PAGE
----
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Kermesse-style Doha worlds course favors tough sprinters

  • By Gregor Brown
  • Published Feb. 9, 2016
  • Updated Feb. 9, 2016 at 4:20 PM EDT
Some have likened the 2016 Doha world championships course to a Belgian kermesse criterium race. Photo: Tim De Waele | TDWsport.com

DOHA, Qatar (VN) — The elite men’s peloton properly saw the 2016 world championship course at race speed for the first time Tuesday in stage 2 of the Tour of Qatar. The Pearl circuit, they say, will likely see a sprint finish for the men on October 16.

The Tour of Qatar covered four laps of the 15.3-kilometer Pearl circuit before finishing farther away, at the Qatar University, where Katusha’s Alexander Kristoff won over Mark Cavendish.

The $15 billion artificial island with its ever-increasing high-rises grew from nothing over the last 10 years. The circuit navigates the roads between the towers, passing 24 roundabouts and making two U-turns. It looks nothing like the open and straight roads outside the city that winds often buffet, creating echelons in the Tour of Qatar.

“I think it might be a bit easier [than the Copenhagen Worlds in 2011] because the roads aren’t as wide,” said Dimension Data’s Cavendish, who won the title that year.

“You’ve got in your head that it’s going to be a roll around and sprint finish, but it’s not. It may look like that on TV, but cycling’s f—king hard, man. It’s going to be someone who can sprint, but who is quite resilient over that distance. It’s going to take its toll, the distance around there. No matter where you sit in the peloton, it’s going to be gnarly.”

The race will start at Sealine Beach, where the final stage of the Tour of Qatar usually begins, and cover 73.5 kilometers, mostly through barren plains, to reach Doha’s Pearl to the north. Details are yet to be released, but the men would need to cover 12 circuits to reach 257.1 kilometers. Each lap circles around two lagoons, in the shadows of the island’s 60-plus towers. The finish is near a residential area made to look like Venice.

“It was windier than I thought it was going to be, there wasn’t so much shelter from the buildings and the wind was coming always from a different direction when we moved around the different pearls. I don’t think the final circuit will create any splits, but it’s definitely going to be uncomfortable no matter where you are in the group,” added Cavendish.

“There may be a split, I can’t see it happening, but it’s definitely going to be gnarly wherever you are in the peloton. It actually makes for quite a good world championships. The people who write on your internet forums are going to want echelons and that, but we’re not f—king robots, we’re not going to do that for 260K.”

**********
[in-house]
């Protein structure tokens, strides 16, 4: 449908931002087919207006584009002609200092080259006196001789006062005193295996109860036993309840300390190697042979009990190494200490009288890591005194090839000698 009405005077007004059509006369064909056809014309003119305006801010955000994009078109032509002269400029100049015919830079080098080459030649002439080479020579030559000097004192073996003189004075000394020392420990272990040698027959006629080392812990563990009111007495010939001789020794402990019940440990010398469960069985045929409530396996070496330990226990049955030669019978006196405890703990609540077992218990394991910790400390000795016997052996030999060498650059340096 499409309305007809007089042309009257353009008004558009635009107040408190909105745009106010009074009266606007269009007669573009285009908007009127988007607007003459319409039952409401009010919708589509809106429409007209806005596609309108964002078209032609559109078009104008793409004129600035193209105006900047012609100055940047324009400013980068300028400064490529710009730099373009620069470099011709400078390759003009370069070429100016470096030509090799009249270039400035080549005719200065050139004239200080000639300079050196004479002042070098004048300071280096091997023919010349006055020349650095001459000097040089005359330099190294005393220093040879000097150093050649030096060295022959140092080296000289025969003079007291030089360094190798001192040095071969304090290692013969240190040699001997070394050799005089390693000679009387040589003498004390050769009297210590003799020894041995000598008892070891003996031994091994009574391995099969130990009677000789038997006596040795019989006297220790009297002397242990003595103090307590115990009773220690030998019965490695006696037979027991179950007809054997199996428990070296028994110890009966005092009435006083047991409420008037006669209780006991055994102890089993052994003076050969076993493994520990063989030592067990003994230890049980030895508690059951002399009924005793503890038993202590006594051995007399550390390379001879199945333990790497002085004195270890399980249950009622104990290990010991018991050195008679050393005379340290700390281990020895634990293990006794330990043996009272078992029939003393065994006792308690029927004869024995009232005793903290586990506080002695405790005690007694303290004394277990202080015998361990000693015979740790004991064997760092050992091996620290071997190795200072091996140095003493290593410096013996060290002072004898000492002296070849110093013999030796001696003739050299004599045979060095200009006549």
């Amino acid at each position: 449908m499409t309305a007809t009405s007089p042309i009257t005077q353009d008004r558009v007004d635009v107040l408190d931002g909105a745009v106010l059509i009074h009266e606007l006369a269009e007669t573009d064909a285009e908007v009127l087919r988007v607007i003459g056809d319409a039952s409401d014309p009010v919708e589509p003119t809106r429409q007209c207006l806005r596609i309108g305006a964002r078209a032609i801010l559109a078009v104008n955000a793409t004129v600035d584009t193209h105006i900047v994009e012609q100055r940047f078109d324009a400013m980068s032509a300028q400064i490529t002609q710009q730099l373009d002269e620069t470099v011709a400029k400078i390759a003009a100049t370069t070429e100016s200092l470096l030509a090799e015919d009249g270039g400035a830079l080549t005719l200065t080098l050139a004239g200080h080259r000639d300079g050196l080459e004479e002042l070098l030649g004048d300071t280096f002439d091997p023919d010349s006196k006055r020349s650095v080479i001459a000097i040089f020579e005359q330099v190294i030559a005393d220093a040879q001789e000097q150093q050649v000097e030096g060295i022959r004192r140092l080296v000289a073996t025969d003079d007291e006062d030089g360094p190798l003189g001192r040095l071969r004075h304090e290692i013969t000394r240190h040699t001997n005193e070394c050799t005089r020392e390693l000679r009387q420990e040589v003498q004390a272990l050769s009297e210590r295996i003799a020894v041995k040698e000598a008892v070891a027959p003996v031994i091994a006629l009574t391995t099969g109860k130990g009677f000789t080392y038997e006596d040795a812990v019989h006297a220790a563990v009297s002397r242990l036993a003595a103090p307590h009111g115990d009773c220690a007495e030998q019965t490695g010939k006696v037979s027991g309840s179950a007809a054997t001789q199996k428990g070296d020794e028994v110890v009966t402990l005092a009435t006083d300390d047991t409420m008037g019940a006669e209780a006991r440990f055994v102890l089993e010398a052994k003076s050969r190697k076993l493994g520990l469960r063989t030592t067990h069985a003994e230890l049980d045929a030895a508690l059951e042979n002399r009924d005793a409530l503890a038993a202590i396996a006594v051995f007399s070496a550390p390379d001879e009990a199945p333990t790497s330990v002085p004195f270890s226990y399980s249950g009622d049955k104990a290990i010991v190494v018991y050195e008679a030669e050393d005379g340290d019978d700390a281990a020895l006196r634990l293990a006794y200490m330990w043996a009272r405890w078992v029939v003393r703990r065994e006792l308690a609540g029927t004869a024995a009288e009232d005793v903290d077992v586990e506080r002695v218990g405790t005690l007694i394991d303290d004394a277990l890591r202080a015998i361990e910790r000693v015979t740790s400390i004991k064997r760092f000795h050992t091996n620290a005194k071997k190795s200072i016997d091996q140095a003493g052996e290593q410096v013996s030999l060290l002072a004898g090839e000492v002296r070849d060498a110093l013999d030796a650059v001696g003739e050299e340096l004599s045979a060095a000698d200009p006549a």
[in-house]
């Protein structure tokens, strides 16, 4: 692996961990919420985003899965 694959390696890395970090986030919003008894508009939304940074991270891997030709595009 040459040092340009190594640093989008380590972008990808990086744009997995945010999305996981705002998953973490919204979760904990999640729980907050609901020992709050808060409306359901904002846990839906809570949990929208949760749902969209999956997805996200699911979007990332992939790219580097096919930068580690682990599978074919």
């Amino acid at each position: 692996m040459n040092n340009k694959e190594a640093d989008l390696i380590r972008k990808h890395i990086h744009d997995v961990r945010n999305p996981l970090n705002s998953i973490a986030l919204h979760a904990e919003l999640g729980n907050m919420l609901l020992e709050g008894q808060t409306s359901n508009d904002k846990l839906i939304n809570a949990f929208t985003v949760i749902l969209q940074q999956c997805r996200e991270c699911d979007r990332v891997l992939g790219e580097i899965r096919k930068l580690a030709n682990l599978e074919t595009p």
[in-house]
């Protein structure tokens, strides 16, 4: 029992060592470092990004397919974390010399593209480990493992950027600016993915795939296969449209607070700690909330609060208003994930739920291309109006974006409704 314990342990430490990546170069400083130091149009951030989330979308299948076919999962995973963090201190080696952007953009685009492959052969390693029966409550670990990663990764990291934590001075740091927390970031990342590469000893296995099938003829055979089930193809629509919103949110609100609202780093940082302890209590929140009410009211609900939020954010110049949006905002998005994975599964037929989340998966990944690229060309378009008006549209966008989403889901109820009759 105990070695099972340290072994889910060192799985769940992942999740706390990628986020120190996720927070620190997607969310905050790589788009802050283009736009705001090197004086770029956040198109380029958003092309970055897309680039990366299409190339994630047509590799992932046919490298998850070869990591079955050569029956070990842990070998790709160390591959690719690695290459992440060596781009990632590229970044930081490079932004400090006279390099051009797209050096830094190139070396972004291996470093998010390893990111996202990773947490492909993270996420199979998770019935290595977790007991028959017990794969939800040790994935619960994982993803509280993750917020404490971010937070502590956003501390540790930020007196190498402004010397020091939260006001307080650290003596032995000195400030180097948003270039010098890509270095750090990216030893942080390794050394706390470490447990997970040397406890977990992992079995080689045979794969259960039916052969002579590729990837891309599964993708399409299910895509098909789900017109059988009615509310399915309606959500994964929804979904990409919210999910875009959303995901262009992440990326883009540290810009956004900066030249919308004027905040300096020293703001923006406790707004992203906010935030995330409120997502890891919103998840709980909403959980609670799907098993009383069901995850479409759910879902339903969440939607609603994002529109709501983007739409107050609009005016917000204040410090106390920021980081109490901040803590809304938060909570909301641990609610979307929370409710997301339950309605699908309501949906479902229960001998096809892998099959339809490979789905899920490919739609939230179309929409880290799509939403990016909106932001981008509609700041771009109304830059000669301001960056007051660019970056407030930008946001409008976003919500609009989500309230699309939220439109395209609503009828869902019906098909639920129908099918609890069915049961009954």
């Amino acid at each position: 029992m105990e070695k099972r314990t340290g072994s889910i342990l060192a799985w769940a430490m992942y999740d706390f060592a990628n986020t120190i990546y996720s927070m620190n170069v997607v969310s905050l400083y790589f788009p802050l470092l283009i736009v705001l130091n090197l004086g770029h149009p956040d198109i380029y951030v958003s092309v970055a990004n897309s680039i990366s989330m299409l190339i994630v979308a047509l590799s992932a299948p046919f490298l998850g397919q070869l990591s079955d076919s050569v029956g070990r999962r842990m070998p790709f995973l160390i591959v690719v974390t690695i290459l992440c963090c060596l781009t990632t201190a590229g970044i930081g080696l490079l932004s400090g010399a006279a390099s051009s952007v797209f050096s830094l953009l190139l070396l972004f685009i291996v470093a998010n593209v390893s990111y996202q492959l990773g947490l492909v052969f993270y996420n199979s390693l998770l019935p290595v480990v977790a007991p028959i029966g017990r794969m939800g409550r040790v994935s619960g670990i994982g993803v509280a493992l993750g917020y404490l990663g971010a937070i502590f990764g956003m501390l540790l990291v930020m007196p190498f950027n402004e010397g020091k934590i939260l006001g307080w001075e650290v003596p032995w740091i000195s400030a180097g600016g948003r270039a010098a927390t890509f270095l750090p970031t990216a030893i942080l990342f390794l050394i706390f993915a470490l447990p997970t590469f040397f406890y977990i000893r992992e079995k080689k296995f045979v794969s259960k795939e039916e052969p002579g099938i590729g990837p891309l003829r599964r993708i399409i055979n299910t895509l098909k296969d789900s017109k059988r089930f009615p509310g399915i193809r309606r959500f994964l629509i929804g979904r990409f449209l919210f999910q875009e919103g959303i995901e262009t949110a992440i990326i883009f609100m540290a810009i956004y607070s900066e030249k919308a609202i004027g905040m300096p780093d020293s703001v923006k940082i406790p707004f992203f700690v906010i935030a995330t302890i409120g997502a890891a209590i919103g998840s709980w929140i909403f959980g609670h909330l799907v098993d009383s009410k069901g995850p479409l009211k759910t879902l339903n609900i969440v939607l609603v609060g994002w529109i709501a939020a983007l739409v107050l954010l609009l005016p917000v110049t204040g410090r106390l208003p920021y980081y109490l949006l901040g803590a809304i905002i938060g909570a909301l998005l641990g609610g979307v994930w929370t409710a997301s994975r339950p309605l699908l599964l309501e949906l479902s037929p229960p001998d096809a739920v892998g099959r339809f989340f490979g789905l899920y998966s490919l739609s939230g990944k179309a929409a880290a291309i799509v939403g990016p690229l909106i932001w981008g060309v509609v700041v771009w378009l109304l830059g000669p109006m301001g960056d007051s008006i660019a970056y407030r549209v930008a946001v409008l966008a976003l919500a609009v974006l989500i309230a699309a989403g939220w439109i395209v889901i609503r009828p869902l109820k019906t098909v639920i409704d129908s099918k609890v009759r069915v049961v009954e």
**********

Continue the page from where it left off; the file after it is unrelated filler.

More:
“I’m good in the cross-winds, though!” Norwegian Kristoff said of the lack of open desert roads. “It’s not really like what you’d find in the Tour of Qatar, where we are normally in the desert. It’s a little bit special, it seems like a criterium. There are accelerations after every corner.”

Both Cavendish and Italian Manuel Quinziato (BMC Racing Team) said that it looked like the Belgian and Dutch roads they ride in the Eneco Tour.

Dimension Data’s Tyler Farrar could lead the U.S. team. He previewed the circuit ahead of the Tour of Qatar and rode it in stage 2. He called the circuit “crazy.”

“With a lot of roundabouts and a lot of corners, I’ve never seen anything like this before,” Farrar said.

“There’s more wind effect on the circuit than I thought there’d be, but I don’t know if it’ll actually split the bunch on the circuit. I think it’ll be a sprint, it won’t be the easy sprint, riding around in the bunch and easily spinning your legs all day and then sprinting. I think everyone will be tired at the end, but it’ll still be a sprint.”

Belgian Greg Van Avermaet (BMC Racing) was not so happy with what he saw on the island. He commented that “it’s not the most beautiful course.”

“It’s something special, like a kermesse criterium in Belgium,” he said. “Maybe some riders will be happy with it, but for a classics rider like me, we prefer something else. Even if it’s tough, a rider like Cavendish who can win Milano-Sanremo after 260K can do great on this course.”

Defending champion, Slovak Peter Sagan (Tinkoff) is not racing in Qatar after starting his season in Argentina’s Tour de San Luis. He won last year in Richmond, Virginia.

FILED UNDER: News / Road TAGS: /

Gregor Brown

Gregor Brown

Bikes kept Gregor Brown out of trouble growing up in Oklahoma — BMX, freestyle and then watching Greg LeMond's Tour de France wins on CBS television's weekend highlights shows. The drama of the 1998 Tour, however, truly drew him into the fold. With a growing curiosity in European races and lifestyle, he followed his heart and established camp on Lake Como's shores in 2004. Brown has been following the Giro, the Tour and every major race in Europe since 2006. He will tell you it is about the "race within the race" – punching out the news and running to finish – but he loves a proper dinner, un piatto tipico ed un vino della zona.

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